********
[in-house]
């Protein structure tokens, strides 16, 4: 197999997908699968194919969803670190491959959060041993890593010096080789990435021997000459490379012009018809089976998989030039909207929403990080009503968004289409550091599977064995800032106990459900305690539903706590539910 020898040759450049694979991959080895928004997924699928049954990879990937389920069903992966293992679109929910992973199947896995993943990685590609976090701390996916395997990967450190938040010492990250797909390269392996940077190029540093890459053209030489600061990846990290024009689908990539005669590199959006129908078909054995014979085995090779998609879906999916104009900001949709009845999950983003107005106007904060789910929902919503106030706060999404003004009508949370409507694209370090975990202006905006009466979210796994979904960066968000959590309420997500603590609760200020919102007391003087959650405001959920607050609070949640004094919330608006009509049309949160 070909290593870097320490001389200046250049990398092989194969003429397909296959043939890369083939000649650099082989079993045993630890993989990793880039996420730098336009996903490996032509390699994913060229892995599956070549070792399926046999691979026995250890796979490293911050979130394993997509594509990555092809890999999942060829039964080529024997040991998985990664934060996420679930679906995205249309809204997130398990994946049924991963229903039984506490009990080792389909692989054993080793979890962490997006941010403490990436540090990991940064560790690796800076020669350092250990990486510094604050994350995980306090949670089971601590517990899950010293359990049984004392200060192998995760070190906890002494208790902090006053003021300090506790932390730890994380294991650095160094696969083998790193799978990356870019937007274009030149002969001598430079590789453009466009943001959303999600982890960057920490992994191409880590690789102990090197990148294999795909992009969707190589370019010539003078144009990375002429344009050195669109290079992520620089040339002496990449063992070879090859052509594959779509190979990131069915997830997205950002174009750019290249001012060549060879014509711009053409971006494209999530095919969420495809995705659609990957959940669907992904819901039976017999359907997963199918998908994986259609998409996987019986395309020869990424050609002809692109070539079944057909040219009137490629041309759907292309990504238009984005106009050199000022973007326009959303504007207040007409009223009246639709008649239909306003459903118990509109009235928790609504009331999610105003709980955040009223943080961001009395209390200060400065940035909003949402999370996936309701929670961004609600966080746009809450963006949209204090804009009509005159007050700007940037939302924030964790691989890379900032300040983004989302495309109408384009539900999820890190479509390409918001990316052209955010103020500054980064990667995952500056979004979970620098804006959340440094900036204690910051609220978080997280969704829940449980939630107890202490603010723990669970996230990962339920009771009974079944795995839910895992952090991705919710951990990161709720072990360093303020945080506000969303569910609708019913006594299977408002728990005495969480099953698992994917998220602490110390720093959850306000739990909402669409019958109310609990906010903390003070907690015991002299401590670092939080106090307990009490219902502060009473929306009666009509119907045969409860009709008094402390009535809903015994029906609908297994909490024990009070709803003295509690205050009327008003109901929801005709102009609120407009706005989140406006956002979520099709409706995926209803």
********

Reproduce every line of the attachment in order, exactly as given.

[in-house]
């Protein structure tokens, strides 16, 4: 197999997908699968194919969803670190491959959060041993890593010096080789990435021997000459490379012009018809089976998989030039909207929403990080009503968004289409550091599977064995800032106990459900305690539903706590539910 020898040759450049694979991959080895928004997924699928049954990879990937389920069903992966293992679109929910992973199947896995993943990685590609976090701390996916395997990967450190938040010492990250797909390269392996940077190029540093890459053209030489600061990846990290024009689908990539005669590199959006129908078909054995014979085995090779998609879906999916104009900001949709009845999950983003107005106007904060789910929902919503106030706060999404003004009508949370409507694209370090975990202006905006009466979210796994979904960066968000959590309420997500603590609760200020919102007391003087959650405001959920607050609070949640004094919330608006009509049309949160 070909290593870097320490001389200046250049990398092989194969003429397909296959043939890369083939000649650099082989079993045993630890993989990793880039996420730098336009996903490996032509390699994913060229892995599956070549070792399926046999691979026995250890796979490293911050979130394993997509594509990555092809890999999942060829039964080529024997040991998985990664934060996420679930679906995205249309809204997130398990994946049924991963229903039984506490009990080792389909692989054993080793979890962490997006941010403490990436540090990991940064560790690796800076020669350092250990990486510094604050994350995980306090949670089971601590517990899950010293359990049984004392200060192998995760070190906890002494208790902090006053003021300090506790932390730890994380294991650095160094696969083998790193799978990356870019937007274009030149002969001598430079590789453009466009943001959303999600982890960057920490992994191409880590690789102990090197990148294999795909992009969707190589370019010539003078144009990375002429344009050195669109290079992520620089040339002496990449063992070879090859052509594959779509190979990131069915997830997205950002174009750019290249001012060549060879014509711009053409971006494209999530095919969420495809995705659609990957959940669907992904819901039976017999359907997963199918998908994986259609998409996987019986395309020869990424050609002809692109070539079944057909040219009137490629041309759907292309990504238009984005106009050199000022973007326009959303504007207040007409009223009246639709008649239909306003459903118990509109009235928790609504009331999610105003709980955040009223943080961001009395209390200060400065940035909003949402999370996936309701929670961004609600966080746009809450963006949209204090804009009509005159007050700007940037939302924030964790691989890379900032300040983004989302495309109408384009539900999820890190479509390409918001990316052209955010103020500054980064990667995952500056979004979970620098804006959340440094900036204690910051609220978080997280969704829940449980939630107890202490603010723990669970996230990962339920009771009974079944795995839910895992952090991705919710951990990161709720072990360093303020945080506000969303569910609708019913006594299977408002728990005495969480099953698992994917998220602490110390720093959850306000739990909402669409019958109310609990906010903390003070907690015991002299401590670092939080106090307990009490219902502060009473929306009666009509119907045969409860009709008094402390009535809903015994029906609908297994909490024990009070709803003295509690205050009327008003109901929801005709102009609120407009706005989140406006956002979520099709409706995926209803």